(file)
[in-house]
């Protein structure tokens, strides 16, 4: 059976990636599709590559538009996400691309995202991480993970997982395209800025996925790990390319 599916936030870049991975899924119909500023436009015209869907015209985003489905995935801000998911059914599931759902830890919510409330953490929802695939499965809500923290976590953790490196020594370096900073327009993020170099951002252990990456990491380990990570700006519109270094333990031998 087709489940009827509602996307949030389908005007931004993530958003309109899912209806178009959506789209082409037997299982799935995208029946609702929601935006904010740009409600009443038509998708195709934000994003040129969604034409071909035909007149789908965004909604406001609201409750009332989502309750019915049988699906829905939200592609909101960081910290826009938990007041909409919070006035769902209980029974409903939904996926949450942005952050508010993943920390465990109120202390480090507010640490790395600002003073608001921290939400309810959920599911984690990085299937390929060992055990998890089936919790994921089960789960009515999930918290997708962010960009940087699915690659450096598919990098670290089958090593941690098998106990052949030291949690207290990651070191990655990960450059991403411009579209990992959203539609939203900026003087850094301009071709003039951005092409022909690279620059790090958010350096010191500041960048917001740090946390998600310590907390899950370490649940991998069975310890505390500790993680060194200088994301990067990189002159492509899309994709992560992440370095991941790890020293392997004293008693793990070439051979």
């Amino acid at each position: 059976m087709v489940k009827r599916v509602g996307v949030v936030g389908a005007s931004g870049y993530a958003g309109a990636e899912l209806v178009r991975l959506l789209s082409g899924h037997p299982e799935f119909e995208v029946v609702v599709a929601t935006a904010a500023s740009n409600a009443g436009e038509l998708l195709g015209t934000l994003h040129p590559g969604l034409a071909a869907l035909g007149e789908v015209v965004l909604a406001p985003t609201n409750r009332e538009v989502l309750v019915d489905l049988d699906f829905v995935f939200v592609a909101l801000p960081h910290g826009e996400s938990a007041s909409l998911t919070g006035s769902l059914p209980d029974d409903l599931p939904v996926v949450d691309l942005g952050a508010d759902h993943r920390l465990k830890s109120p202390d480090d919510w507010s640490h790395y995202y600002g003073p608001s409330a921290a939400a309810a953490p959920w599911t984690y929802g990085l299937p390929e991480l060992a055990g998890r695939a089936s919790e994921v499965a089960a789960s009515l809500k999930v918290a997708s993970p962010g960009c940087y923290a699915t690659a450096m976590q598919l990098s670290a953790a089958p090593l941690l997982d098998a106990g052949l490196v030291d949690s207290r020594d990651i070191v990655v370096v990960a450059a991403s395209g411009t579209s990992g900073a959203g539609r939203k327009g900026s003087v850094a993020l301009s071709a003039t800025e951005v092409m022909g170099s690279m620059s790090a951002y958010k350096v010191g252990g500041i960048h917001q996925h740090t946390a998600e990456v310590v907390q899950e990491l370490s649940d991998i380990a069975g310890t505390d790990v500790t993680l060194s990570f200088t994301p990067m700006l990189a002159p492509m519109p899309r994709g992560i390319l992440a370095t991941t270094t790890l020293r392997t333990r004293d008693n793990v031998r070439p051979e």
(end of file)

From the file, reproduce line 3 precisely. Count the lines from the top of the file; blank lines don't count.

């Amino acid at each position: 059976m087709v489940k009827r599916v509602g996307v949030v936030g389908a005007s931004g870049y993530a958003g309109a990636e899912l209806v178009r991975l959506l789209s082409g899924h037997p299982e799935f119909e995208v029946v609702v599709a929601t935006a904010a500023s740009n409600a009443g436009e038509l998708l195709g015209t934000l994003h040129p590559g969604l034409a071909a869907l035909g007149e789908v015209v965004l909604a406001p985003t609201n409750r009332e538009v989502l309750v019915d489905l049988d699906f829905v995935f939200v592609a909101l801000p960081h910290g826009e996400s938990a007041s909409l998911t919070g006035s769902l059914p209980d029974d409903l599931p939904v996926v949450d691309l942005g952050a508010d759902h993943r920390l465990k830890s109120p202390d480090d919510w507010s640490h790395y995202y600002g003073p608001s409330a921290a939400a309810a953490p959920w599911t984690y929802g990085l299937p390929e991480l060992a055990g998890r695939a089936s919790e994921v499965a089960a789960s009515l809500k999930v918290a997708s993970p962010g960009c940087y923290a699915t690659a450096m976590q598919l990098s670290a953790a089958p090593l941690l997982d098998a106990g052949l490196v030291d949690s207290r020594d990651i070191v990655v370096v990960a450059a991403s395209g411009t579209s990992g900073a959203g539609r939203k327009g900026s003087v850094a993020l301009s071709a003039t800025e951005v092409m022909g170099s690279m620059s790090a951002y958010k350096v010191g252990g500041i960048h917001q996925h740090t946390a998600e990456v310590v907390q899950e990491l370490s649940d991998i380990a069975g310890t505390d790990v500790t993680l060194s990570f200088t994301p990067m700006l990189a002159p492509m519109p899309r994709g992560i390319l992440a370095t991941t270094t790890l020293r392997t333990r004293d008693n793990v031998r070439p051979e």